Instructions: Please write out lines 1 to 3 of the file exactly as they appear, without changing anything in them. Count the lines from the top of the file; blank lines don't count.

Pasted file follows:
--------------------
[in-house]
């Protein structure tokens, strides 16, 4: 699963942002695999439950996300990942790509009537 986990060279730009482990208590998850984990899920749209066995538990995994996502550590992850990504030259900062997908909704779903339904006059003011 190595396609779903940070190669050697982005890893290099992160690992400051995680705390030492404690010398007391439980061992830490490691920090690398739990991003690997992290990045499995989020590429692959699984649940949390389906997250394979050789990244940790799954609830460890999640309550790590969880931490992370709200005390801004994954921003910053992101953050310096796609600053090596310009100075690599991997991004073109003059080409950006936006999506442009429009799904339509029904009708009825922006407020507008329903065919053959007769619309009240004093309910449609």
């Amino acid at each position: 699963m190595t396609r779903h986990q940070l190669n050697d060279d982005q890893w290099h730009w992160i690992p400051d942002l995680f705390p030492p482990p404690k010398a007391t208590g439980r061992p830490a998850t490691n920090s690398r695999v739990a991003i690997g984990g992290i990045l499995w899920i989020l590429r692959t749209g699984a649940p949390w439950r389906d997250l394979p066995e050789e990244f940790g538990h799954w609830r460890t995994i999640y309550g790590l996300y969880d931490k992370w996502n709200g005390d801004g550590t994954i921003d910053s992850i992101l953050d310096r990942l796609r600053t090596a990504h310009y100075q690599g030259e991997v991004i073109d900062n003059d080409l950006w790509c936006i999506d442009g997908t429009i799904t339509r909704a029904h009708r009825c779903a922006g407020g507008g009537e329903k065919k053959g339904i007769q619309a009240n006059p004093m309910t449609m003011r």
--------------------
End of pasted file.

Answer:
[in-house]
């Protein structure tokens, strides 16, 4: 699963942002695999439950996300990942790509009537 986990060279730009482990208590998850984990899920749209066995538990995994996502550590992850990504030259900062997908909704779903339904006059003011 190595396609779903940070190669050697982005890893290099992160690992400051995680705390030492404690010398007391439980061992830490490691920090690398739990991003690997992290990045499995989020590429692959699984649940949390389906997250394979050789990244940790799954609830460890999640309550790590969880931490992370709200005390801004994954921003910053992101953050310096796609600053090596310009100075690599991997991004073109003059080409950006936006999506442009429009799904339509029904009708009825922006407020507008329903065919053959007769619309009240004093309910449609």
């Amino acid at each position: 699963m190595t396609r779903h986990q940070l190669n050697d060279d982005q890893w290099h730009w992160i690992p400051d942002l995680f705390p030492p482990p404690k010398a007391t208590g439980r061992p830490a998850t490691n920090s690398r695999v739990a991003i690997g984990g992290i990045l499995w899920i989020l590429r692959t749209g699984a649940p949390w439950r389906d997250l394979p066995e050789e990244f940790g538990h799954w609830r460890t995994i999640y309550g790590l996300y969880d931490k992370w996502n709200g005390d801004g550590t994954i921003d910053s992850i992101l953050d310096r990942l796609r600053t090596a990504h310009y100075q690599g030259e991997v991004i073109d900062n003059d080409l950006w790509c936006i999506d442009g997908t429009i799904t339509r909704a029904h009708r009825c779903a922006g407020g507008g009537e329903k065919k053959g339904i007769q619309a009240n006059p004093m309910t449609m003011r």